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Turkey 2014
Directed by
Nuri Bilge Ceylan
196 minutes
Rated M

Reviewed by
Chris Thompson
4 stars

Winter Sleep

Synopsis: Wealthy retired actor turned internet columnist, Aydin (Haluk Bilginer) runs the Othello Hotel, inherited from his father, in a remote village of the Cappadocia region. Here he lives with his young wife Nihal (Melisa Sözen), with whom he has a strained relationship, and his recently-divorced sister, Necla (Demet Akbag). Aydin also owns several businesses and homes in the surrounding village, particularly the home of the local imam, Hamdi (Serhat Mustafa Kiliç) and his violent, drunkard of a brother, Ismail (Nejat Isler). As winter arrives and the snow begins to fall, the guests leave the hotel, leaving the locals to face the underlying tensions and resentments that have begun to surface.

Winter Sleep comes with a pretty good pedigree. For a start, it’s the latest film from the much admired Turkish director, Nuri Bilge Ceylan who also co-wrote the screenplay with his wife, Ebru Ceylan. Previously, the two had collaborated on screenplays for the intensely moving Three Monkeys and 2011’s Cannes Grand Prix winner Once Upon A Time In Anatolia. For their inspiration, they turned to the marvellous short stories of Anton Chekhov and the sweeping complex of character-based stories they created as a result was rewarded with this year’s Palme d’Or at Cannes.

The film is once again set in the majestic, desolate beauty of Anatolia and while these unique and rugged landscapes are breathtakingly photographed by cinematographer Gökhan Tiryaki , we seem to spend the bulk of the film in cramped but cosy interiors where the many long dialogue scenes are played out. Whilst this adds a claustrophobic atmosphere to the story that well serves the interplay between characters who often feel trapped together, it also adds to one of the films biggest challenges which is the combination of its density and its length. At more than three hours, the excellent performances and finely crafted relationships are sometimes hampered by periods of potential audience fatigue as they discuss, at length, moral, ethical and philosophical positions that arise from the clash of interests between the circumstances of their various lives and the way they intersect with Aydin’s increasingly detached and self-absorbed ennui. These issues - the plight of his destitute tenants, the philanthropic passions of his wife, the loneliness of his recently divorced sister – all manage to fuel Aydin’s diaffected view of life.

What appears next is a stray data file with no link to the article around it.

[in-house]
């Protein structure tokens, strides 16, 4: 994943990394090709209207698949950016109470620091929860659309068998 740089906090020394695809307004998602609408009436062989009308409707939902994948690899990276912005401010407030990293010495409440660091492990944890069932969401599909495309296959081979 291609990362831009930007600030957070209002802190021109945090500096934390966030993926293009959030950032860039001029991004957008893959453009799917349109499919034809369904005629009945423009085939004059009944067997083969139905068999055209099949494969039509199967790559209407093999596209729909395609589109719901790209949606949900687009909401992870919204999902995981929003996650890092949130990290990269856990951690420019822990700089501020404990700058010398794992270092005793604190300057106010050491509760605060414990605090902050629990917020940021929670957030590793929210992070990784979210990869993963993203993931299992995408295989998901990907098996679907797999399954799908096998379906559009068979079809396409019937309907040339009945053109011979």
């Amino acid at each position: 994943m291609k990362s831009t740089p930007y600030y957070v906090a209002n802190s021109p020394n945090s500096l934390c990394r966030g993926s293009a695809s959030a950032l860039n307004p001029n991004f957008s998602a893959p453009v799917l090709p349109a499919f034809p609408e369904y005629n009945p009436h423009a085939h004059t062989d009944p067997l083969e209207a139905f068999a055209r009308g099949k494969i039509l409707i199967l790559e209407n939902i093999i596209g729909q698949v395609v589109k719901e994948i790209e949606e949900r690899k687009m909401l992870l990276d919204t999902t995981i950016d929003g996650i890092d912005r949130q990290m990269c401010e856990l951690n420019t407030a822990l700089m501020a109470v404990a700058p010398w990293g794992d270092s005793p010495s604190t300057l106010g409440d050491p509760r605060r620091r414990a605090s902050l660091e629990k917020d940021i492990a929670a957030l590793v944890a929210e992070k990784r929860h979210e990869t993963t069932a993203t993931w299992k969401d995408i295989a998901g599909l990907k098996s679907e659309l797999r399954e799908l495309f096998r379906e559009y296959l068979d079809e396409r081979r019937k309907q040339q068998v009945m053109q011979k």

But this is not just one man’s story. Reflecting its origins, the film is a web of stories that pulls our focus in one direction and then another, building layers of character insights and narratives that propel us towards an ending that, like surviving a harsh winter, brings us back to where we were before and where we will discover what has died and what is about to spring into new life.

There are many outstanding performances in this film, most notably Bilginer’s subtle and faceted Aydin for whom we feel sympathy and contempt almost in the same breath. Other strengths in this fine cast include Isler’s menacing turn as Ismail,  this being counterpointed by Kiliç’s obsequious portrayal of his brother. And, of course, Sözen’s role as the retiring but increasingly forceful Nihal.

Winter Sleep is a powerful, captivating film that pays dividends on the investment of time.




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